Statistics Canada revealed their ideas for July 31 ending stocks of grain, which provides some closure for the 2018-19 crop year while acting as a starting point for 2019-20, appearing as beginning stocks. Statistics Canada states that data is subject to revision for a period of two years, which is exactly what was seen Friday in data released for wheat.
Canada's all-wheat stocks were reported at 6.184 million metric tons (mmt), down 4.6% from 2017-18, with a year-over year increase seen in durum stocks along with a year-over-year drop in wheat (excluding durum) stocks, while upward revisions were made to Canada's wheat production and stocks estimates for the past two crop years.
Durum stocks were up 13.5% from 2017-18 to 1.619 mmt, close to AAFC's forecast of 1.6 mmt and 14.5% higher than the five-year average. Stocks as a percent of use or disappearance is calculated at 29%, the highest seen in five years.
Wheat stocks (excluding durum) were estimated at 4.565 mmt, well above the most recent AAFC estimate of 3.6 mmt. While this volume is down 9.7% from 2017-18, it is down an even higher 21.3% from the five-year average. It is important to note that due to recent upward revisions in production for the past two years, wheat stocks for 2016-17 were revised 75,000 metric tons (mt) higher and wheat stocks for 2017-18 were revised 570,000 mt higher in order to arrive at Friday's results.
Canada's wheat stocks (excluding durum) as a percentage of use is calculated at 16.9%, the lowest seen in three years. It is interesting to note that farm stocks of wheat are reported down 45.5% to 1.389 mmt, the smallest farm carryout seen in nine years. Statistics Canada shows Saskatchewan farm stocks at 75,000 mt, Manitoba's at 150,000 mt and Alberta farm stocks at 1 mmt. The volume held on Saskatchewan farms is near the lowest seen in records dating back to 1981, although Statistics Canada reports a zero for farm stock for July 1984. The five-year average is 1.272 mmt. Meanwhile the 1 mmt held on Alberta farms is slightly higher than the five-year average of 948,000 mt.
Canola stocks were estimated at a record 3.873 mmt, up 55% from the previous July and 68.2% higher than the five-year average. This was slightly higher than AAFC's August estimate of 3.7 mmt, while there has been a wide range of estimates released by various sources over the crop year. Canola's stocks as a percentage of total use or disappearance is calculated at a bearish 20.3%, up from 12.2% last year and 6.6% two years ago, the highest in nine years.
Lost exports due to China's ban on canola imports was largely behind the data presented for canola, with exports falling 1.4 mmt year over year. Statistics Canada's updated supply and demand tables show domestic use exceeding exports by 333,200 mt over the past crop year, the first time this has happened since the 2002-03 crop year.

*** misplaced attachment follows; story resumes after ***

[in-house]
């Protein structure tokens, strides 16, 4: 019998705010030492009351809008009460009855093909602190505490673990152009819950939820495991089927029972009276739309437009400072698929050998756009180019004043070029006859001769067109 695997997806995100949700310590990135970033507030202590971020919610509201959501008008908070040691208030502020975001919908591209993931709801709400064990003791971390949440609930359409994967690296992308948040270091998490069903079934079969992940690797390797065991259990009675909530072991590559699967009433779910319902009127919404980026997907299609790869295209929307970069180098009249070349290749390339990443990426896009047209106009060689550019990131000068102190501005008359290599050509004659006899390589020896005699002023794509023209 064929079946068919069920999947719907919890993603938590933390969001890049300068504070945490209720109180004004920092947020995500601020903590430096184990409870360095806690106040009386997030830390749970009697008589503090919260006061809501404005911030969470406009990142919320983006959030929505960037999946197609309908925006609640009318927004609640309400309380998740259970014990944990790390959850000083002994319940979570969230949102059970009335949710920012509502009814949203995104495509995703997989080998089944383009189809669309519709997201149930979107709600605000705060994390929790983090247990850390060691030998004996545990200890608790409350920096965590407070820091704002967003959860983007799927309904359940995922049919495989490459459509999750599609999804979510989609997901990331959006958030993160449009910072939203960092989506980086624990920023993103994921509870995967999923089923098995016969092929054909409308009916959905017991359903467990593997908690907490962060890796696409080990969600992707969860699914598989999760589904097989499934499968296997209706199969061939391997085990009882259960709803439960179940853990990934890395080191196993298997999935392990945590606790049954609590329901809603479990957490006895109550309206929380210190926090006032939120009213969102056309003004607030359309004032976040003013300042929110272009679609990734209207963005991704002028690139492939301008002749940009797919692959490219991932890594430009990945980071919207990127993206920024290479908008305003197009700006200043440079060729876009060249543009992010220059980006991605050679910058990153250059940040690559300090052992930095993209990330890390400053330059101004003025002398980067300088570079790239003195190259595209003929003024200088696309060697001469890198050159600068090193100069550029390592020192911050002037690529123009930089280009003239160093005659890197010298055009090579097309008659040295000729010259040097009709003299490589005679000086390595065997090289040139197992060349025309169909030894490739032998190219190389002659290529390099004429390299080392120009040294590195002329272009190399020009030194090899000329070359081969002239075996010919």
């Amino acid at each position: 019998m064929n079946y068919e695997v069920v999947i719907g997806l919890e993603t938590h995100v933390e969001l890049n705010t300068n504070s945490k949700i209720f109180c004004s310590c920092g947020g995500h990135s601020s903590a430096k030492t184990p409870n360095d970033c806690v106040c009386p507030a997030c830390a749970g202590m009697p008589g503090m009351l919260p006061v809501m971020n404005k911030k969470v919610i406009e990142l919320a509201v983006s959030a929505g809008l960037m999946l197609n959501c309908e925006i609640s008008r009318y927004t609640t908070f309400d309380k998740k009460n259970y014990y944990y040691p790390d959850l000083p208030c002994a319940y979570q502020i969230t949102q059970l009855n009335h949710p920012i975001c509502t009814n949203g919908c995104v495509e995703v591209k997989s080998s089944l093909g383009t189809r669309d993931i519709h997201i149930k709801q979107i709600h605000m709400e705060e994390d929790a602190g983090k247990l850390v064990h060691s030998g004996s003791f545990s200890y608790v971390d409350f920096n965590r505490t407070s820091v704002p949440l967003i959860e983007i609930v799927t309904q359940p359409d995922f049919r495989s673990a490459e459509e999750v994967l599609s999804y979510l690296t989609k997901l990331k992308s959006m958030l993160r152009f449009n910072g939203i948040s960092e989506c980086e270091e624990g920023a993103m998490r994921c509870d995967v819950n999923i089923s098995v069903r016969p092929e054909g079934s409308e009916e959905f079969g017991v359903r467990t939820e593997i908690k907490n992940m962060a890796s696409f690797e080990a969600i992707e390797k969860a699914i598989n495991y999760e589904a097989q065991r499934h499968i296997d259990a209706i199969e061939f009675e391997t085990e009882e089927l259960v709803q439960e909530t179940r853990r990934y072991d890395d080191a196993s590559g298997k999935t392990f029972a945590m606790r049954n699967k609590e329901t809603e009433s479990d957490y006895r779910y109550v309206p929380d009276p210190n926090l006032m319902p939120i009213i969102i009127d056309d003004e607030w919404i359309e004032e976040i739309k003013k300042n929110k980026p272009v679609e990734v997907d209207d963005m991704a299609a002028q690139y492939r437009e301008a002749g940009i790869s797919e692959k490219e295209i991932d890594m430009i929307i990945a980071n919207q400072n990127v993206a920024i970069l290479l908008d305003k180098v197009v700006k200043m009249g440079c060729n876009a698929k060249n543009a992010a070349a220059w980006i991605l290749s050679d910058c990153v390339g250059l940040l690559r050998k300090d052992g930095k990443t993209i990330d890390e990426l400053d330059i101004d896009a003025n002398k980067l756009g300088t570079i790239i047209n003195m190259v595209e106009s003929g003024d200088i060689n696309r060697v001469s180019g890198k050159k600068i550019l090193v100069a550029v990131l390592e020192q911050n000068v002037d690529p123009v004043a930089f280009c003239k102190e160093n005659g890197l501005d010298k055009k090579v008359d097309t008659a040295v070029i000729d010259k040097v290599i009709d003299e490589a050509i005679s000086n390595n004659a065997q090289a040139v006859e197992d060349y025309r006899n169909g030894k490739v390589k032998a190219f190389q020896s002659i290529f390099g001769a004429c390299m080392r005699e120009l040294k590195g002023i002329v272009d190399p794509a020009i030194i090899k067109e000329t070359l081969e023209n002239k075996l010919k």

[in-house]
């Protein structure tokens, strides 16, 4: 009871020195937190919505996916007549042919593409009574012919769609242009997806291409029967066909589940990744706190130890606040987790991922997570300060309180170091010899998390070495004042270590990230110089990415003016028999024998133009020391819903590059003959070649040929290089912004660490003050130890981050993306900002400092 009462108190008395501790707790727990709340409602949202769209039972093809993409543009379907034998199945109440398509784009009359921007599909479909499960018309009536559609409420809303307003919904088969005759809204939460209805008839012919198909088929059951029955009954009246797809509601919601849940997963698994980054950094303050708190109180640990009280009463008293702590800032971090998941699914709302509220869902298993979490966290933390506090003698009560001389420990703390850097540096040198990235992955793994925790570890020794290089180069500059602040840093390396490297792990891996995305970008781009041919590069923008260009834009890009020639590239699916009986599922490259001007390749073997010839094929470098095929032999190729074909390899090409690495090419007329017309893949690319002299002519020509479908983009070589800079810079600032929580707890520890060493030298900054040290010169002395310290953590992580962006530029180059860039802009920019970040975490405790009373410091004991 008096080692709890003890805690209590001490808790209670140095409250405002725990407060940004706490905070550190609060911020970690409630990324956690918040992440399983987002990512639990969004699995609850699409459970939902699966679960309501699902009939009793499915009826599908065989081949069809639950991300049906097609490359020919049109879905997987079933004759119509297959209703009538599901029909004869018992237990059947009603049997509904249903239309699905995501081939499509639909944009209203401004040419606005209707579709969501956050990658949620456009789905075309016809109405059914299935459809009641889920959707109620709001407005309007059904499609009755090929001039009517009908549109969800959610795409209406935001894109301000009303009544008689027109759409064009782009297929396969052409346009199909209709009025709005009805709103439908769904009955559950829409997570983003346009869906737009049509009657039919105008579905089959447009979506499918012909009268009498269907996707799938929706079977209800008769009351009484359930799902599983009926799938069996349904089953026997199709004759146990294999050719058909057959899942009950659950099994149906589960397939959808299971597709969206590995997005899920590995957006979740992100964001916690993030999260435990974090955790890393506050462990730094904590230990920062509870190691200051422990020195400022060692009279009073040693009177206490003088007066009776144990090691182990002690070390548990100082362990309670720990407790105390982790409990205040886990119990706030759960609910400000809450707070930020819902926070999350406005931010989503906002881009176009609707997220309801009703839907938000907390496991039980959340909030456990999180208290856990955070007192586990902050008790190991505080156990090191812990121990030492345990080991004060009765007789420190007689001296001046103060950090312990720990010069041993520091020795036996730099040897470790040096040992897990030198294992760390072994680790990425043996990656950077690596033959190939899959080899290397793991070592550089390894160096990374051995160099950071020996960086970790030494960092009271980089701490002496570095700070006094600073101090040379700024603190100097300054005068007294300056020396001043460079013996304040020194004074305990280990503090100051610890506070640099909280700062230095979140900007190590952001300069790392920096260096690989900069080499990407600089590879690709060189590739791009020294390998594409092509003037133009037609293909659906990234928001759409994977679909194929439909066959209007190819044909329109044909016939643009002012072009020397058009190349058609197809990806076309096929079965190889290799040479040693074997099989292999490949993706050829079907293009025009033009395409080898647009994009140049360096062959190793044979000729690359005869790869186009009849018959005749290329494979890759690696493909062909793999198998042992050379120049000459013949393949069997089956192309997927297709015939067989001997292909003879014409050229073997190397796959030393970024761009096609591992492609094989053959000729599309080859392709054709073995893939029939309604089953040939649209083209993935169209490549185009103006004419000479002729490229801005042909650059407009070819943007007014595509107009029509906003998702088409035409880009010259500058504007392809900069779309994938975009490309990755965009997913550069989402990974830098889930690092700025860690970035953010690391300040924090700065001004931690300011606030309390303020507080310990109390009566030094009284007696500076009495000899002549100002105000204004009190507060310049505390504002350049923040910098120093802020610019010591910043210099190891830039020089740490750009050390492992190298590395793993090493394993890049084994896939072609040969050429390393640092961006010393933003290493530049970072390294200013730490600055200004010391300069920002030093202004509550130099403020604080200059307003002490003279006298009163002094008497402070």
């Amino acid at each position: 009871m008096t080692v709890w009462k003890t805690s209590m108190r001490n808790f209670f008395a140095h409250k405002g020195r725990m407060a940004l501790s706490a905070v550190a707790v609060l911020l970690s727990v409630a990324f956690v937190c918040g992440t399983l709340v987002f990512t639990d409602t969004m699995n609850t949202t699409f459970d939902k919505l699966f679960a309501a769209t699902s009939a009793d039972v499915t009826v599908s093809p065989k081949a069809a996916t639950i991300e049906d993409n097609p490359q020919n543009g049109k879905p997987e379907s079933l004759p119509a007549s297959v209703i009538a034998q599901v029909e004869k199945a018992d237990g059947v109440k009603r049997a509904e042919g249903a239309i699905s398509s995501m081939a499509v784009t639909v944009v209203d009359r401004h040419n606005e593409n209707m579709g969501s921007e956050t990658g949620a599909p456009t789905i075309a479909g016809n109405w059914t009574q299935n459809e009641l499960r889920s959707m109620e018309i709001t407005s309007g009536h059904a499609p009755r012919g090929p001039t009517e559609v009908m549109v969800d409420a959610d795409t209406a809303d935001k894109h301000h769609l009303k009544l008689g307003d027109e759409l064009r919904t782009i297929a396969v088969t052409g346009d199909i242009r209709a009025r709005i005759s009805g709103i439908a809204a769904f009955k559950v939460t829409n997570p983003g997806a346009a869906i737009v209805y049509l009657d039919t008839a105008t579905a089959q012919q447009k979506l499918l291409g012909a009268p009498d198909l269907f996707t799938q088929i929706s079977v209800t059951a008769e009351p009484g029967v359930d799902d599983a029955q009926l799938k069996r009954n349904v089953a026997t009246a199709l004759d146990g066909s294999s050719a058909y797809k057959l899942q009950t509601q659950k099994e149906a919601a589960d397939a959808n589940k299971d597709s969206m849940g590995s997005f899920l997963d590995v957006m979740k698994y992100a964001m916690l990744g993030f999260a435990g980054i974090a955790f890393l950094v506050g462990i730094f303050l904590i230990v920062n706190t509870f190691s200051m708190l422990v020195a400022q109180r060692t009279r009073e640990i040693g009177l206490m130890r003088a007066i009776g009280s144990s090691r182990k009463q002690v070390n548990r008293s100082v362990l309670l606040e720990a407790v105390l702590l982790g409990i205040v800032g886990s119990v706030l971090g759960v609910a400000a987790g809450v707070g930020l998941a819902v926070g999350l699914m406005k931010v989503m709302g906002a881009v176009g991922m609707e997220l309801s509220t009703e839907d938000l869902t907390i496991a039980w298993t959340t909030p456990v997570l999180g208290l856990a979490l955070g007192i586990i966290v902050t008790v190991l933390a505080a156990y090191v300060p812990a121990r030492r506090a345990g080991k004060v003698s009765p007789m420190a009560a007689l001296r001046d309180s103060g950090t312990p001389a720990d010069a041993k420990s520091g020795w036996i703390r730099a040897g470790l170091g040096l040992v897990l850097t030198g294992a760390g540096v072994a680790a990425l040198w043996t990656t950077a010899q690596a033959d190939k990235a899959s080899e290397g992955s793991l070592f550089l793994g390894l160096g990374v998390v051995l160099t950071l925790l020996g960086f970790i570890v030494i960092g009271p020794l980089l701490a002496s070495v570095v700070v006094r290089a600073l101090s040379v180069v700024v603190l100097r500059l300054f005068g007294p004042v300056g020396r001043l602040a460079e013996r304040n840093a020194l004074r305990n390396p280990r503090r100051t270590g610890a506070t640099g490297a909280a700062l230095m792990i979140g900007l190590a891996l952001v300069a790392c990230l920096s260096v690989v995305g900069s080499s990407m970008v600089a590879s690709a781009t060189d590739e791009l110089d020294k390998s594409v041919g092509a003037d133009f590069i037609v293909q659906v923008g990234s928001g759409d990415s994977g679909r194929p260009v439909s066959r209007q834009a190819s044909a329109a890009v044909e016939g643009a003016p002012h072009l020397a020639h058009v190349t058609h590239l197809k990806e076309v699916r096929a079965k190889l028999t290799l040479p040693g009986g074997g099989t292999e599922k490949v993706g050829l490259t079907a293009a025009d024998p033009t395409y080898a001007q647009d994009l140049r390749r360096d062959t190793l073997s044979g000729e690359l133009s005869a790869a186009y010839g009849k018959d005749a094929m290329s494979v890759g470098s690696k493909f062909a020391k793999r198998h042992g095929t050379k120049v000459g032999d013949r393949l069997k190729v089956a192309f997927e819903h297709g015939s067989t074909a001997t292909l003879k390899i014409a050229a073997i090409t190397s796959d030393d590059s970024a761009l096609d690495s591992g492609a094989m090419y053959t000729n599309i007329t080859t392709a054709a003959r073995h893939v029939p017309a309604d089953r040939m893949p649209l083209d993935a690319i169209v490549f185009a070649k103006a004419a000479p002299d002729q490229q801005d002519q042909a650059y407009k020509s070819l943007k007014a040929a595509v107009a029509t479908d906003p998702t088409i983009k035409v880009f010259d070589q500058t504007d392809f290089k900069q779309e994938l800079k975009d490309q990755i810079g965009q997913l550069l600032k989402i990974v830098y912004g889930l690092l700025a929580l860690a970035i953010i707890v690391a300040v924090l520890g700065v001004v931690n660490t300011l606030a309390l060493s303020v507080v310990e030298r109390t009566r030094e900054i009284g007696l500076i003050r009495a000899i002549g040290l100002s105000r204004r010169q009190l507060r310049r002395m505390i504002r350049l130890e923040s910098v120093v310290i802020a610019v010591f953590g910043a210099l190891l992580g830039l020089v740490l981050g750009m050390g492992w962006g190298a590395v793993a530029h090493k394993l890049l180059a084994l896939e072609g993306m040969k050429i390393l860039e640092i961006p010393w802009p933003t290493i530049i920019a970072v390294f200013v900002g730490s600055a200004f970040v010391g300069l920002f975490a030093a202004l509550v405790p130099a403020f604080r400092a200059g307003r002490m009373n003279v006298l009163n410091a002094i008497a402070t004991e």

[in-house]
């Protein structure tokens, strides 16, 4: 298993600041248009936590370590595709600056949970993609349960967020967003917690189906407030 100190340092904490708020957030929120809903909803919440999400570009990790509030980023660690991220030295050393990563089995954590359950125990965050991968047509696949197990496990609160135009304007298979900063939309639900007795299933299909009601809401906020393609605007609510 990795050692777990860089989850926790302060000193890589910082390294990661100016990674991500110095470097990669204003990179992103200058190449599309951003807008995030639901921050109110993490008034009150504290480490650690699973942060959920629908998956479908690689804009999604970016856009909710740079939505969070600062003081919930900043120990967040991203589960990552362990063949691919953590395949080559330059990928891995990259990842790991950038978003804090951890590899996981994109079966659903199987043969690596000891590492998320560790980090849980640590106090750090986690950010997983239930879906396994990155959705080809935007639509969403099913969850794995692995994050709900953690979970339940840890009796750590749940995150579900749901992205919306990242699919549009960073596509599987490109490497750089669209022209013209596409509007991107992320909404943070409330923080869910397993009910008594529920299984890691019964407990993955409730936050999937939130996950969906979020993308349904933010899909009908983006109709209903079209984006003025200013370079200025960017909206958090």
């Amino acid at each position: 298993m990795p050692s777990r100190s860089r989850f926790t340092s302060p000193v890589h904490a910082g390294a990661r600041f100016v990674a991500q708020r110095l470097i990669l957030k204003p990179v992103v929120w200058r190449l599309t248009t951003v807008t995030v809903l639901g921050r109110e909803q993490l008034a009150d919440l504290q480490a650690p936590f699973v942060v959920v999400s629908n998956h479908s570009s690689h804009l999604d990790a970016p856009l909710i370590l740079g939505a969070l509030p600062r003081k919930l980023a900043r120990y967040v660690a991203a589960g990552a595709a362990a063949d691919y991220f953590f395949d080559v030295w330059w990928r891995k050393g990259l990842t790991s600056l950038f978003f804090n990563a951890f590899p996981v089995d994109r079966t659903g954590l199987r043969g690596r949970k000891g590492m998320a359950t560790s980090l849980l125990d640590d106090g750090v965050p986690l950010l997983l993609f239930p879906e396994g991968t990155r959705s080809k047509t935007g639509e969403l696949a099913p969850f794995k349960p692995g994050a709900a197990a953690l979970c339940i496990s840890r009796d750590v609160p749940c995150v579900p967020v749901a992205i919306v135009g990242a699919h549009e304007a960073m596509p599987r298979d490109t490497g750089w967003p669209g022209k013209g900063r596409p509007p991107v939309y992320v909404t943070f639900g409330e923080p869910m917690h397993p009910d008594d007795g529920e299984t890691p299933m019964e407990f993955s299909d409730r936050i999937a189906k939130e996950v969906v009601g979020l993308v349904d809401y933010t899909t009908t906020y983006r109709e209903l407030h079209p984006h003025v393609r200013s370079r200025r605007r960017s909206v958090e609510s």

Of the 1.374 mmt increase in canola stocks, farm stocks increased by 976,000 mt and commercial stocks increased by 398,400 mt. Across the Prairie provinces, producers in Manitoba are holding a record 500,000 mt, up 350,000 mt year over year, producers in Saskatchewan are holding 650,000 mt, up only 100,000 mt year over year and the largest in five years and Alberta producers are holding a record 1.435 mmt, up 510,000 mt from 2017-18.
Friday's close saw the November contract end $2.50/mt lower at $442.80/mt, printing its fourth and largest weekly loss, while moving closer to a test of July lows.
Canada's barley stocks were estimated at 893,000 mt, down 28.2% from 2017-18, 44% below the five-year average and to a record low. Despite an upward revision to the March 31 stocks of 189,000 mt, the March-July disappearance is calculated at 1.784 mmt, 16.9% below the 2017-18 disappearance and 24% below the five-year average, with increased use of wheat and corn imports used to offset the tight barley stocks. Total estimated stocks represent 10.2% of annual use or disappearance, down from 14.1% in 2017-18 and 25.8% in 2016-17.
Oat stocks fell 46.8% year over year to 414,000 mt, 50.9% below the five-year average and the lowest July 31 stocks seen since 2001/02 and the third-lowest stocks in data going back to 1980-81. The stocks/use ratio is calculated at 10.9%, down from 21.2% reported in the year prior.
Dry pea stocks were reported to fall by 40.1% to 388,000 mt, while 9.1% below the five-year average. This is above the 200,000 mt estimate released by AAFC in August. As well, lentil stocks were estimated at 654,000 mt, down 25.1% from 2017-18. This is higher than AAFC's August 575,000 mt estimate, while 35.7% higher than the five-year average.
Cliff Jamieson can be reached at firstname.lastname@example.org
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